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FDA finds dioxin in milk.

FDA finds dioxin in milk

Trace quantities of the most toxic dioxin and furan popped up in almost half the U.S. milk tested -- 7 of 15 samples -- Food and Drug Administration chemists reported last week. FDA analyzed milk from half-pint plastic-coated cardboard cartons, the type used in federally subsidized school programs.

Produced during the chlorine bleaching of wood pulp, dioxins and furans contaminate a range of consumer paper products (SN: 2/18/89, p.104). Though the Canadian government detected these chemicals in milk last year (SN: 10/29/88, p.279), FDA scientists noted at the time that those data failed to prove the compounds came from the packaging. FDA now says its data confirm these chemicals "migrate from bleached paper cartons" into milk.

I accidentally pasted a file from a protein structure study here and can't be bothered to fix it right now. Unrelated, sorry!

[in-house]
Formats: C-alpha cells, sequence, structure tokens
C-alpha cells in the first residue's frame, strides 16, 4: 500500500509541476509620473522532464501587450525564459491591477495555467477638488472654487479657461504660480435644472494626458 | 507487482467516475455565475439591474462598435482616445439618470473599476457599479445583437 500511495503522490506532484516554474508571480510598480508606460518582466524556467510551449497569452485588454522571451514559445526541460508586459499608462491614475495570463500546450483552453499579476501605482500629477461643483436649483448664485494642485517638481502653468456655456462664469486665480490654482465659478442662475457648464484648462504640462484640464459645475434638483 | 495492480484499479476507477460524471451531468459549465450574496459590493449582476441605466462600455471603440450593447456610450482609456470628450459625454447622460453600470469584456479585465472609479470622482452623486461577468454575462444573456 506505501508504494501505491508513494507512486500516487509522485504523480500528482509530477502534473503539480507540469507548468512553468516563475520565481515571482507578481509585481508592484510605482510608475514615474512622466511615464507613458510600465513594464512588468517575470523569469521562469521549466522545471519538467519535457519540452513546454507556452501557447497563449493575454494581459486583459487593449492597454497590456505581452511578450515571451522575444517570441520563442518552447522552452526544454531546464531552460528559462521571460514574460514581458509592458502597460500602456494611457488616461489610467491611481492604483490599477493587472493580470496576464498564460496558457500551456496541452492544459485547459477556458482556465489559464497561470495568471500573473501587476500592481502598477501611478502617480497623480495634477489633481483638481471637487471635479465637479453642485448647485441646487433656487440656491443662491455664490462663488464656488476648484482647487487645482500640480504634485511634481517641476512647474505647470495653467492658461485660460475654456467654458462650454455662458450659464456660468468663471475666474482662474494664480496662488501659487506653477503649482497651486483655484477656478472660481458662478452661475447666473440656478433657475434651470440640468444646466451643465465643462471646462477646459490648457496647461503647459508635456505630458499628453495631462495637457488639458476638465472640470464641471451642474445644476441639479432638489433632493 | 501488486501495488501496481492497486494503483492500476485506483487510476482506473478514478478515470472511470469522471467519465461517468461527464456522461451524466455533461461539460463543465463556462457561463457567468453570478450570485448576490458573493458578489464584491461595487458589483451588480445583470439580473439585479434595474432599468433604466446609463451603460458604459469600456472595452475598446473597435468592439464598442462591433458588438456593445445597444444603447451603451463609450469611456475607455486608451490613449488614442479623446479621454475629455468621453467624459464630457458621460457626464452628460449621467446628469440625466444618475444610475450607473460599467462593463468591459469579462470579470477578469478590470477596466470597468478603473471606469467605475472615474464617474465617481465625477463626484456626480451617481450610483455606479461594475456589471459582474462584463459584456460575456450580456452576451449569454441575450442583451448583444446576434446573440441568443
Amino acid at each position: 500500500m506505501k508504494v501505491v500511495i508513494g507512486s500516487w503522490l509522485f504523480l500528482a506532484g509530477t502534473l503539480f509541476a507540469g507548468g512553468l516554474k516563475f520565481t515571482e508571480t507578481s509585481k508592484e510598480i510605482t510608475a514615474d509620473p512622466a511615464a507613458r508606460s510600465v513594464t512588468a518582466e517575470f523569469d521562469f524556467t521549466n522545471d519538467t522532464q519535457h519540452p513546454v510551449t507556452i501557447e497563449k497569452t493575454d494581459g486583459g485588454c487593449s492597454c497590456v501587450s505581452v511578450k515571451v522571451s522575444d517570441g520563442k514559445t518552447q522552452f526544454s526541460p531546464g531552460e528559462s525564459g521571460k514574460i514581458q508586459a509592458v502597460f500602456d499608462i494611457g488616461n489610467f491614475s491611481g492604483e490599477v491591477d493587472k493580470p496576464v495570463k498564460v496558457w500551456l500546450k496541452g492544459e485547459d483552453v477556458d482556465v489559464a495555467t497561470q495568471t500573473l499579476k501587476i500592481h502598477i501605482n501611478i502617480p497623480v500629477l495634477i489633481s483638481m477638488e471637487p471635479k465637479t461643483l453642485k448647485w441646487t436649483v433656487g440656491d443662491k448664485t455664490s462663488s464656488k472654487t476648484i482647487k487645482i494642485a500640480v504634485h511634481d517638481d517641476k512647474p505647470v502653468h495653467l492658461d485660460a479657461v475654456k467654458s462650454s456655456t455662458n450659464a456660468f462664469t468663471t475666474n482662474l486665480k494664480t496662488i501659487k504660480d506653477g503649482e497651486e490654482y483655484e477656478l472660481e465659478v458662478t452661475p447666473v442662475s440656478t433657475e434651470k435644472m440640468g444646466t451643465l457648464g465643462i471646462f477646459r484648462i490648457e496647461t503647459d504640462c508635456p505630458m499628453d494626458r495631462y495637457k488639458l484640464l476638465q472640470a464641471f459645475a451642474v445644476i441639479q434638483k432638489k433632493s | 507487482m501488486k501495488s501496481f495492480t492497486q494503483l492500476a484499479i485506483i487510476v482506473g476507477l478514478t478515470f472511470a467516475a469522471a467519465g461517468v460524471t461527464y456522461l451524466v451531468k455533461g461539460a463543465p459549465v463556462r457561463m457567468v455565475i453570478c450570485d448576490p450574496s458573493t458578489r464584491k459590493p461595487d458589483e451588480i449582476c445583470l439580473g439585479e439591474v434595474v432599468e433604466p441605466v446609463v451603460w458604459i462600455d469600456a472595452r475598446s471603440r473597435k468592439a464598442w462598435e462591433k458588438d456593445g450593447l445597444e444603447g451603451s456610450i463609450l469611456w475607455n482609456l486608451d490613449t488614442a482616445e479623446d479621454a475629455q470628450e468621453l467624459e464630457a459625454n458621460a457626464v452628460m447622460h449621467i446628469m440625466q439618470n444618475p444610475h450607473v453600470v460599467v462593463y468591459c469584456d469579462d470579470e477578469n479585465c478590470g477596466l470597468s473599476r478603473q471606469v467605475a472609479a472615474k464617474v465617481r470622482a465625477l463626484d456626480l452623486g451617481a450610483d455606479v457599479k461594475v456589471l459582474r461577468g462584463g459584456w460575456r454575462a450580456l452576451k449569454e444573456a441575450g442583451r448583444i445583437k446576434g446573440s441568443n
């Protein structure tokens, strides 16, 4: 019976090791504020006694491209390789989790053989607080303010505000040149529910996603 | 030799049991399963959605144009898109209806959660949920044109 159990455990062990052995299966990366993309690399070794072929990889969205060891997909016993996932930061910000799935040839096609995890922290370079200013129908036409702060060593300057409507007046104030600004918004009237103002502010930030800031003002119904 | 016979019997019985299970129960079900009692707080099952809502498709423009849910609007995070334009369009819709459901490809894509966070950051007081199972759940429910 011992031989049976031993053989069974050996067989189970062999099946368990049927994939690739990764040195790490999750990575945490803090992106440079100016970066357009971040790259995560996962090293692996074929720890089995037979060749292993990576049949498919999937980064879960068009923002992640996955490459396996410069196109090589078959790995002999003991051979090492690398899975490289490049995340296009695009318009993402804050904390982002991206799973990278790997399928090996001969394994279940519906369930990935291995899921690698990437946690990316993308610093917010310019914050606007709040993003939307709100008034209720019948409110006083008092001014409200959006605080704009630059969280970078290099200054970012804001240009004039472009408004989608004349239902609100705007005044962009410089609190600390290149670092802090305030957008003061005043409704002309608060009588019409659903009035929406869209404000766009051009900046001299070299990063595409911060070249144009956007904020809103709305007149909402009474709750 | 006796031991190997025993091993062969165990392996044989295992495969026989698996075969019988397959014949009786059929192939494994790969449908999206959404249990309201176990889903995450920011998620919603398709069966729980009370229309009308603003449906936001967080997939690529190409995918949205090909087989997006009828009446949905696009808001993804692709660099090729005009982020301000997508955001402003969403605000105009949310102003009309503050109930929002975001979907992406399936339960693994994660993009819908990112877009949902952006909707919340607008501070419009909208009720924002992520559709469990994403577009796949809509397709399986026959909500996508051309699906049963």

"During the short period of time it will take to complete corrective steps, milk is safe to drink," says FDA Commissioner Frank E. Young. His agency has estimated that drinking milk for another three to five years from chlorine-bleached cartons contaminated at levels approaching those FDA detected -- 0.02 to 0.62 parts per trillion -- should pose a lifetime cancer risk to less than one in a million.
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Publication:Science News
Date:Sep 9, 1989
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